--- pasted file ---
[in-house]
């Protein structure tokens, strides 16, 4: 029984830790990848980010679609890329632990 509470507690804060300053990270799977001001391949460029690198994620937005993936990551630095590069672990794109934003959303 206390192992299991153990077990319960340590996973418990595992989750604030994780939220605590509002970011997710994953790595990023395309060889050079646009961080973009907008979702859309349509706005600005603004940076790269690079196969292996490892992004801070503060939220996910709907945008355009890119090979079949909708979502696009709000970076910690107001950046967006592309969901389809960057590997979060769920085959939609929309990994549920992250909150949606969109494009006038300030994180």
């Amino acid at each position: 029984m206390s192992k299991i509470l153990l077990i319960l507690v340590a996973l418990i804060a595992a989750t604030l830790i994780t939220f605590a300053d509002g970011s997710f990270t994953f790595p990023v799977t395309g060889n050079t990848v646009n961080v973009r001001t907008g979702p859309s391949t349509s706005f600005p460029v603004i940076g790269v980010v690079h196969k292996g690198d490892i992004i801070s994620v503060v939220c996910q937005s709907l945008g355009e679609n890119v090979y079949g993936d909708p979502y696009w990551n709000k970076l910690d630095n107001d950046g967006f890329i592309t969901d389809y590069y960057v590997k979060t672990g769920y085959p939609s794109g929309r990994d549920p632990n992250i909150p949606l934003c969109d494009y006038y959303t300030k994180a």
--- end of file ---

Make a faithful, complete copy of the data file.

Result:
[in-house]
């Protein structure tokens, strides 16, 4: 029984830790990848980010679609890329632990 509470507690804060300053990270799977001001391949460029690198994620937005993936990551630095590069672990794109934003959303 206390192992299991153990077990319960340590996973418990595992989750604030994780939220605590509002970011997710994953790595990023395309060889050079646009961080973009907008979702859309349509706005600005603004940076790269690079196969292996490892992004801070503060939220996910709907945008355009890119090979079949909708979502696009709000970076910690107001950046967006592309969901389809960057590997979060769920085959939609929309990994549920992250909150949606969109494009006038300030994180």
């Amino acid at each position: 029984m206390s192992k299991i509470l153990l077990i319960l507690v340590a996973l418990i804060a595992a989750t604030l830790i994780t939220f605590a300053d509002g970011s997710f990270t994953f790595p990023v799977t395309g060889n050079t990848v646009n961080v973009r001001t907008g979702p859309s391949t349509s706005f600005p460029v603004i940076g790269v980010v690079h196969k292996g690198d490892i992004i801070s994620v503060v939220c996910q937005s709907l945008g355009e679609n890119v090979y079949g993936d909708p979502y696009w990551n709000k970076l910690d630095n107001d950046g967006f890329i592309t969901d389809y590069y960057v590997k979060t672990g769920y085959p939609s794109g929309r990994d549920p632990n992250i909150p949606l934003c969109d494009y006038y959303t300030k994180a």